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[407] should they unfortunately fall into the hands of the enemy. The sergeant told me that they were surprised to find a friend in a relative of ex-Governor Pickens, of South Carolina. The governor himself was true to Southern principles . . . ; but this friend to the oppressed remained firm to the cause of his country. ... He came to them and offered to plead their cause before the sham tribunal that was to decide their fate. When he first revealed his intention to act in their behalf, he was regarded as an impostor, a government detective, whose only object was to learn their history; that is, to ascertain if they had been slaves, to whom they belonged, and under what circumstances they had left their masters. But he persisted, and gave them money to purchase little necessities (for nothing but cornmeal was issued to them, and this in very small quantities), and left them with the promise that he would soon return and report the progress of his investigations; but when he came he found them still doubting and unwilling to place confidence in him. But calling them together, he related that before the war he himself was a slaveholder, and was known and respected throughout the State. But at the commencement of this intestine strife, having proved true to the old flag, his property had been swept from him, calling him traitor and an abolitionist, and that now he was an outcast among his friends, and in constant danger of being assassinated. He also told them that he knew that this must be his fate from the first, if he remained true to his convictions; but that having counted the cost, it was as nothing when weighed in the balance against truth, and he was now prepared to do his work thoroughly and unhesitatingly, regarding only as friends those who were true to the cause of their country.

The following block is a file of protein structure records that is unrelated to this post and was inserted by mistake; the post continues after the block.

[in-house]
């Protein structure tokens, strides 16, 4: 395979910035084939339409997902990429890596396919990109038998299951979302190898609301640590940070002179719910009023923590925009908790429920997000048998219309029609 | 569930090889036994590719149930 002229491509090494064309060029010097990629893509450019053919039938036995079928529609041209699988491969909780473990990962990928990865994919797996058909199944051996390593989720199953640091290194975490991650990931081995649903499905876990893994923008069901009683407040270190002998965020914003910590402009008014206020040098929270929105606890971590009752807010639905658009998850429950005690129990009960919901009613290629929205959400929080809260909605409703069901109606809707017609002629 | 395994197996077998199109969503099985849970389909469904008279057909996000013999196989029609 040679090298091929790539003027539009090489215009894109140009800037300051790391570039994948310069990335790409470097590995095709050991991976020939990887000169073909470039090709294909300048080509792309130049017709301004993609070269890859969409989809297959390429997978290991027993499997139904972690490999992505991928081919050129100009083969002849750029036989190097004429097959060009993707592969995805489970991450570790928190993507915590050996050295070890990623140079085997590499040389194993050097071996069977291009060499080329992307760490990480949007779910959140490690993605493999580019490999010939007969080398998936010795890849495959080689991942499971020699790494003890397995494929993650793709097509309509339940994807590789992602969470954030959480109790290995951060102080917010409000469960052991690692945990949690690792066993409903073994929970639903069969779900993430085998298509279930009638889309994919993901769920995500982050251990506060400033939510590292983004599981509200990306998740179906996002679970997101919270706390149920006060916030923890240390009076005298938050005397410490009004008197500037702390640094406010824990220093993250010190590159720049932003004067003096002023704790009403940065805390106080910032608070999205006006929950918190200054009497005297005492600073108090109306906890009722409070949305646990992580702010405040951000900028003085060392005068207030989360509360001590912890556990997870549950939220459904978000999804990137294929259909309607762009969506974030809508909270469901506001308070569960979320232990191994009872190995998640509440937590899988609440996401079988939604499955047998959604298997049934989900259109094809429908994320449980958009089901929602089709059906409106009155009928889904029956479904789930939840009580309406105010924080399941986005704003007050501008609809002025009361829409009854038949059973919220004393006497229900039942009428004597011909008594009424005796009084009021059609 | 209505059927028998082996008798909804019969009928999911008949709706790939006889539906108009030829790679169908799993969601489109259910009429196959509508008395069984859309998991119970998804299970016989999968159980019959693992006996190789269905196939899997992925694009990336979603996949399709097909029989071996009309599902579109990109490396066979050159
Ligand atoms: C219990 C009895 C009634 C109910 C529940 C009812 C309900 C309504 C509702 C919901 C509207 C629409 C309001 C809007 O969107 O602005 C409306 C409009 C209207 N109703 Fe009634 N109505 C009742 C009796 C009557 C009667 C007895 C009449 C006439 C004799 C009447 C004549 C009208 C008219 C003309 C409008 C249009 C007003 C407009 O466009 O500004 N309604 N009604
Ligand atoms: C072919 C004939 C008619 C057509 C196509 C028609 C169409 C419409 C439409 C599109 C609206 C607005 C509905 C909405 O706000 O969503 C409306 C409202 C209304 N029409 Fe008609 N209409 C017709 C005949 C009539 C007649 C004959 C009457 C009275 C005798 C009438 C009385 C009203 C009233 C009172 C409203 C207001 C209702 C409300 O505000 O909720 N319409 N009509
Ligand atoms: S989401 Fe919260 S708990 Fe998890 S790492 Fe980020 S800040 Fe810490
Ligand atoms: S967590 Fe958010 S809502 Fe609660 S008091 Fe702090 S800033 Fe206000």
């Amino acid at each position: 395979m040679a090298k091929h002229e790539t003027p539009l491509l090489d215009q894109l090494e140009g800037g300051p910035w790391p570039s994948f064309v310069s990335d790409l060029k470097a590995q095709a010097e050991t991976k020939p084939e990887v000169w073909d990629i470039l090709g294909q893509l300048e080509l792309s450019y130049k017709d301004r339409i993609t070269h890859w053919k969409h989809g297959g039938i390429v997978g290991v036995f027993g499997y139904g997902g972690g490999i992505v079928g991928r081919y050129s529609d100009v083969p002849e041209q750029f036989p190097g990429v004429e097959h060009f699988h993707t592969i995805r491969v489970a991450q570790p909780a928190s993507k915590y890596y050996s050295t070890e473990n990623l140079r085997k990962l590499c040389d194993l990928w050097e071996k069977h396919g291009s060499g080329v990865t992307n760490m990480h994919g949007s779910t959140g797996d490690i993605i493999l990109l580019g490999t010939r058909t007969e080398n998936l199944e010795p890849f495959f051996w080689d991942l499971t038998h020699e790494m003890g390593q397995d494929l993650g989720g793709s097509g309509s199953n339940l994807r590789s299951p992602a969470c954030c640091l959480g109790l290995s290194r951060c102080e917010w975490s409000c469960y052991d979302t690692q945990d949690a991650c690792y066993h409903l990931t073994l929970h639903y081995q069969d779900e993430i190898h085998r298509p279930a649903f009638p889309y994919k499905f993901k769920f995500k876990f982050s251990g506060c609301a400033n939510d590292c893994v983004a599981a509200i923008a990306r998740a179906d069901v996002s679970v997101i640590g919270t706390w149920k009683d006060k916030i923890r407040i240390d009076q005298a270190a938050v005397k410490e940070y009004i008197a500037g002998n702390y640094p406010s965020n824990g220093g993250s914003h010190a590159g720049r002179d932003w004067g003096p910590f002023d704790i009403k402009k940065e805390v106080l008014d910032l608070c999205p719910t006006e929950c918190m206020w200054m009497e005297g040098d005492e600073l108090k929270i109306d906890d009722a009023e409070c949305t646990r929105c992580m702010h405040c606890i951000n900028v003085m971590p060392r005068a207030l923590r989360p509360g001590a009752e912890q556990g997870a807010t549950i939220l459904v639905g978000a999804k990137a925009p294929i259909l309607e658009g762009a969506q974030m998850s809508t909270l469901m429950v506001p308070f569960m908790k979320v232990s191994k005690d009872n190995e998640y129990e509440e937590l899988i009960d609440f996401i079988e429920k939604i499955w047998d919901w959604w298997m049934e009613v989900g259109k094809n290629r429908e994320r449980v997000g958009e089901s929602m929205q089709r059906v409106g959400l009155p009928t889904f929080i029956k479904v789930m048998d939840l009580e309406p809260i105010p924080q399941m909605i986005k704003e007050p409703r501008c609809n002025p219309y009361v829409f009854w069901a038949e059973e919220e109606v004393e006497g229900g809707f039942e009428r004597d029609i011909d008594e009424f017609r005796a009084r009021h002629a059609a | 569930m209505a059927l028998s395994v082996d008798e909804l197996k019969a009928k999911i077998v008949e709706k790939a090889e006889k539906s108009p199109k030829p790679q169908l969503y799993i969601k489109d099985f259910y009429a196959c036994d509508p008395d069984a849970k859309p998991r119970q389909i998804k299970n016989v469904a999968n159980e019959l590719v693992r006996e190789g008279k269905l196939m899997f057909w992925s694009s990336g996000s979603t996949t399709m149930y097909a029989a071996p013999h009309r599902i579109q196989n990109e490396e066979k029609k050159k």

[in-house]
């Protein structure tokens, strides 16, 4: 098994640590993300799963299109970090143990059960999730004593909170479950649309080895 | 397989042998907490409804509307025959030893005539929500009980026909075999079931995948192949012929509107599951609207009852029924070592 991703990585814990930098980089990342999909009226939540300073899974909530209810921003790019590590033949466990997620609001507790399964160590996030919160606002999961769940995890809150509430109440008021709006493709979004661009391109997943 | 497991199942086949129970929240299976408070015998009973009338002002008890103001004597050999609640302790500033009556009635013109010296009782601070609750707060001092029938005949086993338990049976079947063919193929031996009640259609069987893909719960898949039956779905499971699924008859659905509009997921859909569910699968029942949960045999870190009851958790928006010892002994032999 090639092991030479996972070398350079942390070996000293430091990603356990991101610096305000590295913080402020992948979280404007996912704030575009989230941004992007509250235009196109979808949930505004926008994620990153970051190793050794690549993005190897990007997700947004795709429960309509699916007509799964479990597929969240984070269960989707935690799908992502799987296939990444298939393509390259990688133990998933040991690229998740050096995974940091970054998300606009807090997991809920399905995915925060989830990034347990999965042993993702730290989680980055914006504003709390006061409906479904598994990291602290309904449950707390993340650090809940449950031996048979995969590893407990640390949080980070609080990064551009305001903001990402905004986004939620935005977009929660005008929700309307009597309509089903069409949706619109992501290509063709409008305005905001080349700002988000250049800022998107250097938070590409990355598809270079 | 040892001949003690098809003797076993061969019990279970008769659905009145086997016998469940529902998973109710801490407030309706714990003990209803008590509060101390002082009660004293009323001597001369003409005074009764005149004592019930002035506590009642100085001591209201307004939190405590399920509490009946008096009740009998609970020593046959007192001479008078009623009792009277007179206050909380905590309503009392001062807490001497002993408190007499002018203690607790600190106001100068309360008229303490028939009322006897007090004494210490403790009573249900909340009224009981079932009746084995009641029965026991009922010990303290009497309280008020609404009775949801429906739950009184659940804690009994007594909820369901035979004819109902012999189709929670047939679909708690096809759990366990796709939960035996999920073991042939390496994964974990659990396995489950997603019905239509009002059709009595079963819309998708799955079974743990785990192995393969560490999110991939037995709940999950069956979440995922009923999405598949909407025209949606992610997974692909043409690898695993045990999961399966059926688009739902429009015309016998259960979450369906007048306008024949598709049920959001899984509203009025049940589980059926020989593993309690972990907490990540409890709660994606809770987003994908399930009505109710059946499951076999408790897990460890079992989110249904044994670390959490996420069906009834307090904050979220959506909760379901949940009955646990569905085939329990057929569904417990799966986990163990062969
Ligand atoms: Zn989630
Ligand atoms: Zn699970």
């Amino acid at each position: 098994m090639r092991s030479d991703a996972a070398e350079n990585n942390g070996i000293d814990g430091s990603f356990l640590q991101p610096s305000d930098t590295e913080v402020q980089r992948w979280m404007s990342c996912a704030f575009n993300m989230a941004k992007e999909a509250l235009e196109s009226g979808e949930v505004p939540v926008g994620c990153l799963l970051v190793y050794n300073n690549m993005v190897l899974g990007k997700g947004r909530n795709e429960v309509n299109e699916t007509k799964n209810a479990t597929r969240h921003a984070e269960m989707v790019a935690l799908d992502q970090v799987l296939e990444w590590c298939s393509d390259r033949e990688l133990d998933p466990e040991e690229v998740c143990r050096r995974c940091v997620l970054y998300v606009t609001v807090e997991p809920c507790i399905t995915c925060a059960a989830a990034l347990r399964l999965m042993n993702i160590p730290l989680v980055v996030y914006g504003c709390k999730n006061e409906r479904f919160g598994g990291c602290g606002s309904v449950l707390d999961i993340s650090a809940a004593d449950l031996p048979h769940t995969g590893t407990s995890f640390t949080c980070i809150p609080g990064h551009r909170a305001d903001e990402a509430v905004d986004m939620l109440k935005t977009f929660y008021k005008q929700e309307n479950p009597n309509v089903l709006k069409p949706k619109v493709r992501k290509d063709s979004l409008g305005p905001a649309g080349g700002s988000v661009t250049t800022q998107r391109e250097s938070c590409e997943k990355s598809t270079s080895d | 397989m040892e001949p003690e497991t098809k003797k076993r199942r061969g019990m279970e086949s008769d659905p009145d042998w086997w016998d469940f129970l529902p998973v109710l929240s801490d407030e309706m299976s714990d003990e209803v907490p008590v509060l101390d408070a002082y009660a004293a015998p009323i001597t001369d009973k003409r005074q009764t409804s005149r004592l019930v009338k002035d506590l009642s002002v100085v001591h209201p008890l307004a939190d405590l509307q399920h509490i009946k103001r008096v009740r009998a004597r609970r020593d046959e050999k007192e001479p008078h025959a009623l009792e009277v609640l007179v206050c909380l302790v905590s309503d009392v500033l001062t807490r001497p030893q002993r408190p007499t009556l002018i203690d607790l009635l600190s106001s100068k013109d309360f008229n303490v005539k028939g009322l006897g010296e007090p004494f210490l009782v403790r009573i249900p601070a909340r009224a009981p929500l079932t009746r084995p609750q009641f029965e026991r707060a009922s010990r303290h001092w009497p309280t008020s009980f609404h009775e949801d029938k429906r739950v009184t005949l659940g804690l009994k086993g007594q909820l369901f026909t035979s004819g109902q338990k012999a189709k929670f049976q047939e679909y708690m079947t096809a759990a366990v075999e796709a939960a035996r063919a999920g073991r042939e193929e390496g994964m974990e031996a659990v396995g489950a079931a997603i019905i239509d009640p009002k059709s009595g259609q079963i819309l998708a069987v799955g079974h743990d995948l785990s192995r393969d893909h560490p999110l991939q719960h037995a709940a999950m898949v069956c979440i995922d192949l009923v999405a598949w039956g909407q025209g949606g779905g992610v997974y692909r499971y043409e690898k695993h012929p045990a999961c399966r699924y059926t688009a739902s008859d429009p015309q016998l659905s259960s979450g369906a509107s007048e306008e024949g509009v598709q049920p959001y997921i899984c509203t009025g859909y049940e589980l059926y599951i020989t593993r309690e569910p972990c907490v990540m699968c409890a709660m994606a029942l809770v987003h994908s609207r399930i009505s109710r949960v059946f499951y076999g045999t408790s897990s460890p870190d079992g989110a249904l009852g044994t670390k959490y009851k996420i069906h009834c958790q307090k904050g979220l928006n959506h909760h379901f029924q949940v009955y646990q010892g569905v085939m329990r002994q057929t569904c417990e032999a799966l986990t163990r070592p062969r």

By this means he gained their confidence, for there is a higher language than the written. It is seen in the mute dropping of the tear, etc. . . . As the sergeant related to me how untiring were the efforts of this friend during their prolonged and doubtful trial, in combating error with firm, convincing truth, in proving their innocence even under laws that were made but for white men, he seemed at times to be completely overcome by his feelings, so unused was he to sympathy or kind words; but when their trial was over and their innocence was established, they returned to jail to be regarded as prisoners-of-war. It was after their return to the jail that their advocate and friend visited them for the last time. Their emotions were uncontrollable, and they seemed unable to give even a faint expression of their gratitude to him who had sacrificed so much for them. Their admiration for this devoted friend of the Union was so great that the mere mention of his name is sufficient to bring tears to the eyes of the swarthy sons, who have thus far had so little to be grateful for. This young man who thus came forward to defend innocent and unfortunate men, was to them, and is to us nameless, because his memory will be green

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